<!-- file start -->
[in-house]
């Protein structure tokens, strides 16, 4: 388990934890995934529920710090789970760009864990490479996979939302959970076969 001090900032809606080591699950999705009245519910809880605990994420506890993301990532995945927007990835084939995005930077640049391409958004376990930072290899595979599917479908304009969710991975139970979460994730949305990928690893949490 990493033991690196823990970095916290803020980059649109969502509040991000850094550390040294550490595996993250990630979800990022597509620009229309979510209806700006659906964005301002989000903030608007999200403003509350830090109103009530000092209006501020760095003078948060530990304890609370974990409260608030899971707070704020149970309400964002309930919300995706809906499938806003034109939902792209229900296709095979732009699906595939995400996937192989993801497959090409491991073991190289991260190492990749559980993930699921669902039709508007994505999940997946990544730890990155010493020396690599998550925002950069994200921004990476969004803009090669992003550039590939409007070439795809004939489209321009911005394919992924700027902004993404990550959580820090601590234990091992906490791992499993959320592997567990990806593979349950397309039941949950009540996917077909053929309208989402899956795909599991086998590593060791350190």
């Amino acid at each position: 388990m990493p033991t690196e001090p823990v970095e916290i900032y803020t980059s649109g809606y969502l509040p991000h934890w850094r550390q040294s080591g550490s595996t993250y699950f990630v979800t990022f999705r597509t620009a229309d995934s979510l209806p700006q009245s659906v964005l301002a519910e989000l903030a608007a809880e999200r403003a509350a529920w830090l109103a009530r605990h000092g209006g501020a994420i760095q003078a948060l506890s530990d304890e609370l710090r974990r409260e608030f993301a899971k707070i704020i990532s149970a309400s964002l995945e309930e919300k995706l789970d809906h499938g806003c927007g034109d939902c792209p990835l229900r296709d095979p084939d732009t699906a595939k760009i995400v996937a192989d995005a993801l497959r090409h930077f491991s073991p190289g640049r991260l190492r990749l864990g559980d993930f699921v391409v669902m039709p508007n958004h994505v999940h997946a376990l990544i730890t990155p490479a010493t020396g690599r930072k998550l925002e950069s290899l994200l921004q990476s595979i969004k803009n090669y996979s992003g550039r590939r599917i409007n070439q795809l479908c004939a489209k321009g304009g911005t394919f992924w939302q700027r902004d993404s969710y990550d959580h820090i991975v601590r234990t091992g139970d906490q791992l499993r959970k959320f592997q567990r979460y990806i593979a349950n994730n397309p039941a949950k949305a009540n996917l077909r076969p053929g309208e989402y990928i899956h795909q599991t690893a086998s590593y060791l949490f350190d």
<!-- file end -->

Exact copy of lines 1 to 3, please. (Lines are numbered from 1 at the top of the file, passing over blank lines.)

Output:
[in-house]
């Protein structure tokens, strides 16, 4: 388990934890995934529920710090789970760009864990490479996979939302959970076969 001090900032809606080591699950999705009245519910809880605990994420506890993301990532995945927007990835084939995005930077640049391409958004376990930072290899595979599917479908304009969710991975139970979460994730949305990928690893949490 990493033991690196823990970095916290803020980059649109969502509040991000850094550390040294550490595996993250990630979800990022597509620009229309979510209806700006659906964005301002989000903030608007999200403003509350830090109103009530000092209006501020760095003078948060530990304890609370974990409260608030899971707070704020149970309400964002309930919300995706809906499938806003034109939902792209229900296709095979732009699906595939995400996937192989993801497959090409491991073991190289991260190492990749559980993930699921669902039709508007994505999940997946990544730890990155010493020396690599998550925002950069994200921004990476969004803009090669992003550039590939409007070439795809004939489209321009911005394919992924700027902004993404990550959580820090601590234990091992906490791992499993959320592997567990990806593979349950397309039941949950009540996917077909053929309208989402899956795909599991086998590593060791350190």
């Amino acid at each position: 388990m990493p033991t690196e001090p823990v970095e916290i900032y803020t980059s649109g809606y969502l509040p991000h934890w850094r550390q040294s080591g550490s595996t993250y699950f990630v979800t990022f999705r597509t620009a229309d995934s979510l209806p700006q009245s659906v964005l301002a519910e989000l903030a608007a809880e999200r403003a509350a529920w830090l109103a009530r605990h000092g209006g501020a994420i760095q003078a948060l506890s530990d304890e609370l710090r974990r409260e608030f993301a899971k707070i704020i990532s149970a309400s964002l995945e309930e919300k995706l789970d809906h499938g806003c927007g034109d939902c792209p990835l229900r296709d095979p084939d732009t699906a595939k760009i995400v996937a192989d995005a993801l497959r090409h930077f491991s073991p190289g640049r991260l190492r990749l864990g559980d993930f699921v391409v669902m039709p508007n958004h994505v999940h997946a376990l990544i730890t990155p490479a010493t020396g690599r930072k998550l925002e950069s290899l994200l921004q990476s595979i969004k803009n090669y996979s992003g550039r590939r599917i409007n070439q795809l479908c004939a489209k321009g304009g911005t394919f992924w939302q700027r902004d993404s969710y990550d959580h820090i991975v601590r234990t091992g139970d906490q791992l499993r959970k959320f592997q567990r979460y990806i593979a349950n994730n397309p039941a949950k949305a009540n996917l077909r076969p053929g309208e989402y990928i899956h795909q599991t690893a086998s590593y060791l949490f350190d």